Others accuse him of cherry-picking the studies in his books, omitting any contradictory evidence such as research that reports the benefits of low-fat diets.


I remember that emphasis shifting in the 80's. And diabetics took more insulin to "cover" the carbs, just as a dietician in my area is managing her clients, today. It's Standard of Care. Based on the marketing delusion tha dietary fat itself is "bad." And leads to heart disease. They are making the diabetics worse at all angles this way.

These fools did a huge study on keeping blood sugar under better control -- with drugs -- and had to cancel. But it was never about diet. STILL is not.

Hormone resistance is no joke. I have cortisol issues from chronic stress where my cortisol has trouble getting in my cells and working its magic. A big part of the link between stress and autoimmune, I've decided. So cortisol lowering strategies are how I manage.

A species-specific diet takes care of my insulin and leptin. I manage the cortisol. As Dr. Kruse says, "The next stage is death."

If I go to the doctor with these issues, they will give me MORE cortisol. They will force more celluar intake, just like with a diabetic's insulin shots. Only this increases the resistance.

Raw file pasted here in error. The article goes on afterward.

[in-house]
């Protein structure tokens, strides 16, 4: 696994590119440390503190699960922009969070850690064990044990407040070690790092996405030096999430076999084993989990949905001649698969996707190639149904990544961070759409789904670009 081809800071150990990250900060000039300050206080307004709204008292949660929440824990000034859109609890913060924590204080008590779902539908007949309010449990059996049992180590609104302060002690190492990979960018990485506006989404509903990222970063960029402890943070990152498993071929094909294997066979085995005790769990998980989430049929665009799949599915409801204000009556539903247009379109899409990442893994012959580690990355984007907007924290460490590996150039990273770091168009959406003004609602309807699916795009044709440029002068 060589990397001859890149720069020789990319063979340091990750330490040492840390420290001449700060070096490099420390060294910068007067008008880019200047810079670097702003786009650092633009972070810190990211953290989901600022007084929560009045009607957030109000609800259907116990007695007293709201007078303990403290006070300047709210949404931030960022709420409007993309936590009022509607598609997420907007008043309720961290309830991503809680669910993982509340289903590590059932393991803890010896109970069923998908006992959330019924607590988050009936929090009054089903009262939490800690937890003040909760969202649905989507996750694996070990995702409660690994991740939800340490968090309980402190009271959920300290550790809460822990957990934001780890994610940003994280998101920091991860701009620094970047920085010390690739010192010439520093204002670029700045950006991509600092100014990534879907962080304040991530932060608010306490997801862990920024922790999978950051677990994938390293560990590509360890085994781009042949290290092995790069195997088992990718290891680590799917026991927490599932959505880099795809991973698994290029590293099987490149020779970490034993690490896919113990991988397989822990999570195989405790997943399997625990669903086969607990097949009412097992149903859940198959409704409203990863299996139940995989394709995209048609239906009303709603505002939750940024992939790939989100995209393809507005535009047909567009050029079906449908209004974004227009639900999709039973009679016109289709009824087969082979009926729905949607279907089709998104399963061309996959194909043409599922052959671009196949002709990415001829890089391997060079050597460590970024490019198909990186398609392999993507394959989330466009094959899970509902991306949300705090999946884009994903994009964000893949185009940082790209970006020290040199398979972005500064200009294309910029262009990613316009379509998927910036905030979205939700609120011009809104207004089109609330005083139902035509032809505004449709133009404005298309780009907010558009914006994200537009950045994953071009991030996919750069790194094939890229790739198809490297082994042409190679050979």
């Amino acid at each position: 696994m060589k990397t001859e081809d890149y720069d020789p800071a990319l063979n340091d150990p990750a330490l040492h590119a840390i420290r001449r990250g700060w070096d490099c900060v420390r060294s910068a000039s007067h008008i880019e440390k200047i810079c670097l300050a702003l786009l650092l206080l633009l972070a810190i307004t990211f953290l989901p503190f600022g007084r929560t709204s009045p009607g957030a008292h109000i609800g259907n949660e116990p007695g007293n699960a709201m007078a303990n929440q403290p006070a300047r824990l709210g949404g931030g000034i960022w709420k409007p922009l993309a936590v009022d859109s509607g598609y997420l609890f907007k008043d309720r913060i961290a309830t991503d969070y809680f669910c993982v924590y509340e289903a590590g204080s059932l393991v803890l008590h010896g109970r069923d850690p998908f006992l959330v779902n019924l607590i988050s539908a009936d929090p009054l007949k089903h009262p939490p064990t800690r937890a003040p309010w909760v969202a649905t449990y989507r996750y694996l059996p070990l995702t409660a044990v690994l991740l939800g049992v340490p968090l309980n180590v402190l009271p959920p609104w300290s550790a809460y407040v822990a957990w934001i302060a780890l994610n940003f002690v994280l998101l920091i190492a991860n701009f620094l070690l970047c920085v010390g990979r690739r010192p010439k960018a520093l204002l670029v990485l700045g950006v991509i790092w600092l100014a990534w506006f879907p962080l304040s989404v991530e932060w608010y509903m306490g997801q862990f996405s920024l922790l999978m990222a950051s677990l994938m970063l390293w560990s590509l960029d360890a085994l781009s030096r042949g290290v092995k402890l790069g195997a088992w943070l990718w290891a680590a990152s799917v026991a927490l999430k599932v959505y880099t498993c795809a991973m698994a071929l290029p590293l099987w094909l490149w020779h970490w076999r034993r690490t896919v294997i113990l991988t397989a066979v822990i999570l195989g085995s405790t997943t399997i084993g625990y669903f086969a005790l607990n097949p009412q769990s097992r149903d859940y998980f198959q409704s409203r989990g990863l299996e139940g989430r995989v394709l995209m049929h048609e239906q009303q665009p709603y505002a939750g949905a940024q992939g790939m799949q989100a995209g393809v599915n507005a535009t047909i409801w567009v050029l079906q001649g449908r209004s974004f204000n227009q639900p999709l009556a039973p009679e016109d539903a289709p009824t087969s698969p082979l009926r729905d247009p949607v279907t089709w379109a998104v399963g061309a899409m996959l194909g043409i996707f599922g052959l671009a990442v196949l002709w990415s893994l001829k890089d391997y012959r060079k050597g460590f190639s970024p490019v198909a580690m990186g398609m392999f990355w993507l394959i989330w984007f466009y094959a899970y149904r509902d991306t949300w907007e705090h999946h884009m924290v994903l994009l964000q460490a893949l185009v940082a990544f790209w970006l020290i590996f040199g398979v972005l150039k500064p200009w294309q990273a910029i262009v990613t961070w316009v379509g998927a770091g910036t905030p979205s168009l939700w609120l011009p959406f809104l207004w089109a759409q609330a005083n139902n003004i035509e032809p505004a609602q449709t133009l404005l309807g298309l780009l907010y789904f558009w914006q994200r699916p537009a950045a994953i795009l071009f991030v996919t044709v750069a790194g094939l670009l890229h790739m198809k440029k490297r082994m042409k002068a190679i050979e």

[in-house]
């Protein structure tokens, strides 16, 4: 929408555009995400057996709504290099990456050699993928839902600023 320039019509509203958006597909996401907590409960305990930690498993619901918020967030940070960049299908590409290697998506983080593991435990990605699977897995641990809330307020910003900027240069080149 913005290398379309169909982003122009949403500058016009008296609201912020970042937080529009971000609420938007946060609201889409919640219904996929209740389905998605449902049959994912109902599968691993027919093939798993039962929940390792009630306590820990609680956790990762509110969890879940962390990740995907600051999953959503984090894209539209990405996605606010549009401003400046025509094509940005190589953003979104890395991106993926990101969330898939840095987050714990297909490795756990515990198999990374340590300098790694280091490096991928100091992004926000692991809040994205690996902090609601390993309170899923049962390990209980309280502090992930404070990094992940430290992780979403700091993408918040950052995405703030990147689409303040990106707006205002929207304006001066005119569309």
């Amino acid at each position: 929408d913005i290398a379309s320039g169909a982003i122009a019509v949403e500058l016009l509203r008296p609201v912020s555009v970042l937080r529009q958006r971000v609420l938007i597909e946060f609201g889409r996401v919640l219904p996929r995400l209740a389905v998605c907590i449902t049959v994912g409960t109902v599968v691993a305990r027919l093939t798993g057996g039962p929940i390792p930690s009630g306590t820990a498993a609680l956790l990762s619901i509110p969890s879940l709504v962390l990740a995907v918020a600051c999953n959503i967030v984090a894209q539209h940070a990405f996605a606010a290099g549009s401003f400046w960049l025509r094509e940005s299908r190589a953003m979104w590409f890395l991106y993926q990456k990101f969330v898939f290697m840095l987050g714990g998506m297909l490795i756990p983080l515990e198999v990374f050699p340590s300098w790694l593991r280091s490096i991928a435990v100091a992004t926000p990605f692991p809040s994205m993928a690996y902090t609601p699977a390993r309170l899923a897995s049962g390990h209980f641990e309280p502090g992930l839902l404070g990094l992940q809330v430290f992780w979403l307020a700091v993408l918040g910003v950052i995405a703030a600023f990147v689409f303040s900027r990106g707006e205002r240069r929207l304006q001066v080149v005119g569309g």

And creates the slowly deteriorating condition that makes them tell us, "It's a chronic condition and it will slowly get worse."

Yes. Under their standard of care.
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Old Sun, Jan-21-24, 02:03
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After interviewing him in the wake of The Case for Keto, I received an email from a professor at the New York Nutrition Obesity Research Center who described his promotion of low-carb diets as “the equivalent of ads that promise weight loss, with no science behind him”.


This explains so much: that someone who is supposedly "an expert" in the science could say this. Which also explains how science has been corrupted by corporations which have all the benefits of personhood... and none of the responsiblity.
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Old Sun, Jan-21-24, 07:22